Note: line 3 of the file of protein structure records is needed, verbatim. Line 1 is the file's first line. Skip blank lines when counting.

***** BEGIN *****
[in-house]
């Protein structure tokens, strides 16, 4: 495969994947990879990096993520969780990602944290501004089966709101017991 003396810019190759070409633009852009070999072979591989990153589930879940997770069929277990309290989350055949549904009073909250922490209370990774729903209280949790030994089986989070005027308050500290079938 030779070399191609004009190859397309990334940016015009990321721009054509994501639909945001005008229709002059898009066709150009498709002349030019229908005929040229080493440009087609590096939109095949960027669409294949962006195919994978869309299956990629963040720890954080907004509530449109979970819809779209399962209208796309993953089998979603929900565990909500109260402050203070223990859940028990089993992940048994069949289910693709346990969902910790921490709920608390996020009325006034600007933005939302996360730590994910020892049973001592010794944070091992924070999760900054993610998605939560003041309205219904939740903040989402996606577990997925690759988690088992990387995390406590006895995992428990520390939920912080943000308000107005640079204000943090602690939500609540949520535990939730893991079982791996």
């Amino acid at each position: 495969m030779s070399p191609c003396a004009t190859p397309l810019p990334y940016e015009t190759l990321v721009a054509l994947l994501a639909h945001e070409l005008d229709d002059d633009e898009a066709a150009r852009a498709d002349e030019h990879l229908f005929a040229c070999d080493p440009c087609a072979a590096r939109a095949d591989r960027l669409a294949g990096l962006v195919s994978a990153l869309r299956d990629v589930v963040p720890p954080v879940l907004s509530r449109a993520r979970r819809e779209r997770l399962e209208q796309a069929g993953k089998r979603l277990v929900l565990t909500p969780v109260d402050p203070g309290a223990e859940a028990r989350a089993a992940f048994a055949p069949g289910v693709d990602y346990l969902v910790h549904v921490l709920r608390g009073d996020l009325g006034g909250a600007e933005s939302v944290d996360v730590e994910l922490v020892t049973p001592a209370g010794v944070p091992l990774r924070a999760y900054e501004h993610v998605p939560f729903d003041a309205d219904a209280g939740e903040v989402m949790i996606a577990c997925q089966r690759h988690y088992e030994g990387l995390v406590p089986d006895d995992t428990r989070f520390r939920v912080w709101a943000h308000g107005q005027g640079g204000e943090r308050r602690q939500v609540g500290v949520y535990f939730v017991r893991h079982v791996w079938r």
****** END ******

């Amino acid at each position: 495969m030779s070399p191609c003396a004009t190859p397309l810019p990334y940016e015009t190759l990321v721009a054509l994947l994501a639909h945001e070409l005008d229709d002059d633009e898009a066709a150009r852009a498709d002349e030019h990879l229908f005929a040229c070999d080493p440009c087609a072979a590096r939109a095949d591989r960027l669409a294949g990096l962006v195919s994978a990153l869309r299956d990629v589930v963040p720890p954080v879940l907004s509530r449109a993520r979970r819809e779209r997770l399962e209208q796309a069929g993953k089998r979603l277990v929900l565990t909500p969780v109260d402050p203070g309290a223990e859940a028990r989350a089993a992940f048994a055949p069949g289910v693709d990602y346990l969902v910790h549904v921490l709920r608390g009073d996020l009325g006034g909250a600007e933005s939302v944290d996360v730590e994910l922490v020892t049973p001592a209370g010794v944070p091992l990774r924070a999760y900054e501004h993610v998605p939560f729903d003041a309205d219904a209280g939740e903040v989402m949790i996606a577990c997925q089966r690759h988690y088992e030994g990387l995390v406590p089986d006895d995992t428990r989070f520390r939920v912080w709101a943000h308000g107005q005027g640079g204000e943090r308050r602690q939500v609540g500290v949520y535990f939730v017991r893991h079982v791996w079938r």